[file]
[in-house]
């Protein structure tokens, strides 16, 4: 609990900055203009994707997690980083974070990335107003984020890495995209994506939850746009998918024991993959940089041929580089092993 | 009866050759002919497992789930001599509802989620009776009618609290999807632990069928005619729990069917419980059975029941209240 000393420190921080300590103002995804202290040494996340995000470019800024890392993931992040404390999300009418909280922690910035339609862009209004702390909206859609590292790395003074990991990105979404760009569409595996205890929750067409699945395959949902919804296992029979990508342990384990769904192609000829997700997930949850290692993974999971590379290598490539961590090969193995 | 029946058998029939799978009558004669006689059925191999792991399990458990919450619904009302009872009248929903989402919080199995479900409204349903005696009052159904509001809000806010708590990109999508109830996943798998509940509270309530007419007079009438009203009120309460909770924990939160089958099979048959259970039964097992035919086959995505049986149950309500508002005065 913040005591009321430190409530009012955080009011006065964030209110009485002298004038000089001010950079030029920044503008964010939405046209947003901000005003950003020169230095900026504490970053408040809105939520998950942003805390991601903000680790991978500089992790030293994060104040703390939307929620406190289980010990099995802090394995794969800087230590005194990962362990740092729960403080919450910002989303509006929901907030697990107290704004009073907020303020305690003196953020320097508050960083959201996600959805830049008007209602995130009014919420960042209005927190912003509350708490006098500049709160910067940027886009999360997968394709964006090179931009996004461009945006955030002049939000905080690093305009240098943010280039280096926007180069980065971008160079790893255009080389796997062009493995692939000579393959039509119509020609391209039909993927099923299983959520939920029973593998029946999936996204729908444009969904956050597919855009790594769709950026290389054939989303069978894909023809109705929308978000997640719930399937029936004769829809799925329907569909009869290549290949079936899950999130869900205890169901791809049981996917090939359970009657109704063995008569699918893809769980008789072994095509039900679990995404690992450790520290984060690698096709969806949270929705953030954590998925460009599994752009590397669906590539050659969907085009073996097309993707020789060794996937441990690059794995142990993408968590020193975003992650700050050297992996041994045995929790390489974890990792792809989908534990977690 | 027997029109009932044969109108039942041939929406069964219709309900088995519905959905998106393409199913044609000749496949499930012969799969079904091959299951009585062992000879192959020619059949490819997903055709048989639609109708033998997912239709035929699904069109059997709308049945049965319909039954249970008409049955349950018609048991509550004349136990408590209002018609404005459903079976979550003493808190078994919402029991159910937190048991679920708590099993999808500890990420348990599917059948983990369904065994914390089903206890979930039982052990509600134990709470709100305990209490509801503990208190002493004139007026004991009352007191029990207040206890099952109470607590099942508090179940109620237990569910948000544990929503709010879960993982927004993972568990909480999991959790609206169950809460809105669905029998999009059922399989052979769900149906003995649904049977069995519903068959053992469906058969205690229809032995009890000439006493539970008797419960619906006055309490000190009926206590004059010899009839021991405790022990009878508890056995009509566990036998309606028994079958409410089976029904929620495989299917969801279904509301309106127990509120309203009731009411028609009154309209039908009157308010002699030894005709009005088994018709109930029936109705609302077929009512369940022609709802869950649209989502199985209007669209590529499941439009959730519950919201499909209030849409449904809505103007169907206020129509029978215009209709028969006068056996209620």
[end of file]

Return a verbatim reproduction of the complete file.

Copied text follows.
[in-house]
């Protein structure tokens, strides 16, 4: 609990900055203009994707997690980083974070990335107003984020890495995209994506939850746009998918024991993959940089041929580089092993 | 009866050759002919497992789930001599509802989620009776009618609290999807632990069928005619729990069917419980059975029941209240 000393420190921080300590103002995804202290040494996340995000470019800024890392993931992040404390999300009418909280922690910035339609862009209004702390909206859609590292790395003074990991990105979404760009569409595996205890929750067409699945395959949902919804296992029979990508342990384990769904192609000829997700997930949850290692993974999971590379290598490539961590090969193995 | 029946058998029939799978009558004669006689059925191999792991399990458990919450619904009302009872009248929903989402919080199995479900409204349903005696009052159904509001809000806010708590990109999508109830996943798998509940509270309530007419007079009438009203009120309460909770924990939160089958099979048959259970039964097992035919086959995505049986149950309500508002005065 913040005591009321430190409530009012955080009011006065964030209110009485002298004038000089001010950079030029920044503008964010939405046209947003901000005003950003020169230095900026504490970053408040809105939520998950942003805390991601903000680790991978500089992790030293994060104040703390939307929620406190289980010990099995802090394995794969800087230590005194990962362990740092729960403080919450910002989303509006929901907030697990107290704004009073907020303020305690003196953020320097508050960083959201996600959805830049008007209602995130009014919420960042209005927190912003509350708490006098500049709160910067940027886009999360997968394709964006090179931009996004461009945006955030002049939000905080690093305009240098943010280039280096926007180069980065971008160079790893255009080389796997062009493995692939000579393959039509119509020609391209039909993927099923299983959520939920029973593998029946999936996204729908444009969904956050597919855009790594769709950026290389054939989303069978894909023809109705929308978000997640719930399937029936004769829809799925329907569909009869290549290949079936899950999130869900205890169901791809049981996917090939359970009657109704063995008569699918893809769980008789072994095509039900679990995404690992450790520290984060690698096709969806949270929705953030954590998925460009599994752009590397669906590539050659969907085009073996097309993707020789060794996937441990690059794995142990993408968590020193975003992650700050050297992996041994045995929790390489974890990792792809989908534990977690 | 027997029109009932044969109108039942041939929406069964219709309900088995519905959905998106393409199913044609000749496949499930012969799969079904091959299951009585062992000879192959020619059949490819997903055709048989639609109708033998997912239709035929699904069109059997709308049945049965319909039954249970008409049955349950018609048991509550004349136990408590209002018609404005459903079976979550003493808190078994919402029991159910937190048991679920708590099993999808500890990420348990599917059948983990369904065994914390089903206890979930039982052990509600134990709470709100305990209490509801503990208190002493004139007026004991009352007191029990207040206890099952109470607590099942508090179940109620237990569910948000544990929503709010879960993982927004993972568990909480999991959790609206169950809460809105669905029998999009059922399989052979769900149906003995649904049977069995519903068959053992469906058969205690229809032995009890000439006493539970008797419960619906006055309490000190009926206590004059010899009839021991405790022990009878508890056995009509566990036998309606028994079958409410089976029904929620495989299917969801279904509301309106127990509120309203009731009411028609009154309209039908009157308010002699030894005709009005088994018709109930029936109705609302077929009512369940022609709802869950649209989502199985209007669209590529499941439009959730519950919201499909209030849409449904809505103007169907206020129509029978215009209709028969006068056996209620």